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1.
Journal of Educational Computing Research ; 61(2):466-493, 2023.
Article in English | ProQuest Central | ID: covidwho-20245247

ABSTRACT

Affective computing (AC) has been regarded as a relevant approach to identifying online learners' mental states and predicting their learning performance. Previous research mainly used one single-source data set, typically learners' facial expression, to compute learners' affection. However, a single facial expression may represent different affections in various head poses. This study proposed a dual-source data approach to solve the problem. Facial expression and head pose are two typical data sources that can be captured from online learning videos. The current study collected a dual-source data set of facial expressions and head poses from an online learning class in a middle school. A deep learning neural network using AlexNet with an attention mechanism was developed to verify the syncretic effect on affective computing of the proposed dual-source fusion strategy. The results show that the dual-source fusion approach significantly outperforms the single-source approach based on the AC recognition accuracy between the two approaches (dual-source approach using Attention-AlexNet model 80.96%;single-source approach, facial expression 76.65% and head pose 64.34%). This study contributes to the theoretical construction of the dual-source data fusion approach, and the empirical validation of the effect of the Attention-AlexNet neural network approach on affective computing in online learning contexts.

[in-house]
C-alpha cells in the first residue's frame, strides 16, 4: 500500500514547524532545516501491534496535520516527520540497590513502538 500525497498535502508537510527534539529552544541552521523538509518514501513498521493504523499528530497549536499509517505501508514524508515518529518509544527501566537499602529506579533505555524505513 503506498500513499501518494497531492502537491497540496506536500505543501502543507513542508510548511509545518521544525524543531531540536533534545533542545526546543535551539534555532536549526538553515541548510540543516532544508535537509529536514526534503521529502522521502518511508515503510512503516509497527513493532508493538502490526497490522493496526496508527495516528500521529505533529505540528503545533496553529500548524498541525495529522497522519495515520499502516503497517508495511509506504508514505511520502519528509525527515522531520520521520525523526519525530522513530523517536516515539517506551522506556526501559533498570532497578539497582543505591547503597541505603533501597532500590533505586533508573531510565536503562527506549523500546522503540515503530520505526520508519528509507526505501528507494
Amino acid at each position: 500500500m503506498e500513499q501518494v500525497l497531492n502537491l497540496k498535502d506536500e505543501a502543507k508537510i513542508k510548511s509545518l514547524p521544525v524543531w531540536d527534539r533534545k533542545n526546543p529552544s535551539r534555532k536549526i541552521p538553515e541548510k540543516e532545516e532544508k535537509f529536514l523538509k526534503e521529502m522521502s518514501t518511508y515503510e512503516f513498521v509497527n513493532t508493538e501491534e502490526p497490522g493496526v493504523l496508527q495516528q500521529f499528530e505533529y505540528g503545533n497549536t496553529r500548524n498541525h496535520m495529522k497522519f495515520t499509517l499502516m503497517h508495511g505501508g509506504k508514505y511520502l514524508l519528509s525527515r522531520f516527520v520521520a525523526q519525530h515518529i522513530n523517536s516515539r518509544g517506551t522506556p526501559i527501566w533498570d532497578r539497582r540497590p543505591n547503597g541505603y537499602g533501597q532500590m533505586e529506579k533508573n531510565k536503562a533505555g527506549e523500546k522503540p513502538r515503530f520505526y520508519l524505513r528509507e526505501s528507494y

2.
Interactive Learning Environments ; : 1-15, 2021.
Article in English | Academic Search Complete | ID: covidwho-1193663

ABSTRACT

Social networking sites (SNSs) are widely used to support online learning and knowledge exchange (KE) in projects that require the coordination of collaborative team-playing, especially in COVID-19 world pandemic. Paradoxically, while digital infrastructures enable instant communication, SNSs are not always conducive to KE behaviours, as learners are reticent to exchange knowledge with their peers online due to trust issues like personal privacy and Intellectual property rights protection, leads online users to conceal knowledge. Given that online-based KE practices are still in their infancy, one major weakness in current educational and knowledge management research is the lack of a reliable scale to measure knowledge-hiding online. This study develops and validates a novel Online Knowledge-hiding (OKH) scale that keeps into account the distinctive features of SNSs. While building on prior measurements of knowledge-hiding, we identify, test, and validate different indicators of the latent OKH construct. A mixed-method approach to scale development was used to validate this scale. Results show that the proposed scale is effective for organisations to assess whether online knowledge-hiding takes place during KE activities. The usefulness of this scale lies in improving the online collaborative learning environment while setting the foundation to address KE-related deviant behaviours at their incipit. [ABSTRACT FROM AUTHOR] Copyright of Interactive Learning Environments is the property of Routledge and its content may not be copied or emailed to multiple sites or posted to a listserv without the copyright holder's express written permission. However, users may print, download, or email articles for individual use. This abstract may be abridged. No warranty is given about the accuracy of the copy. Users should refer to the original published version of the material for the full abstract. (Copyright applies to all Abstracts.)

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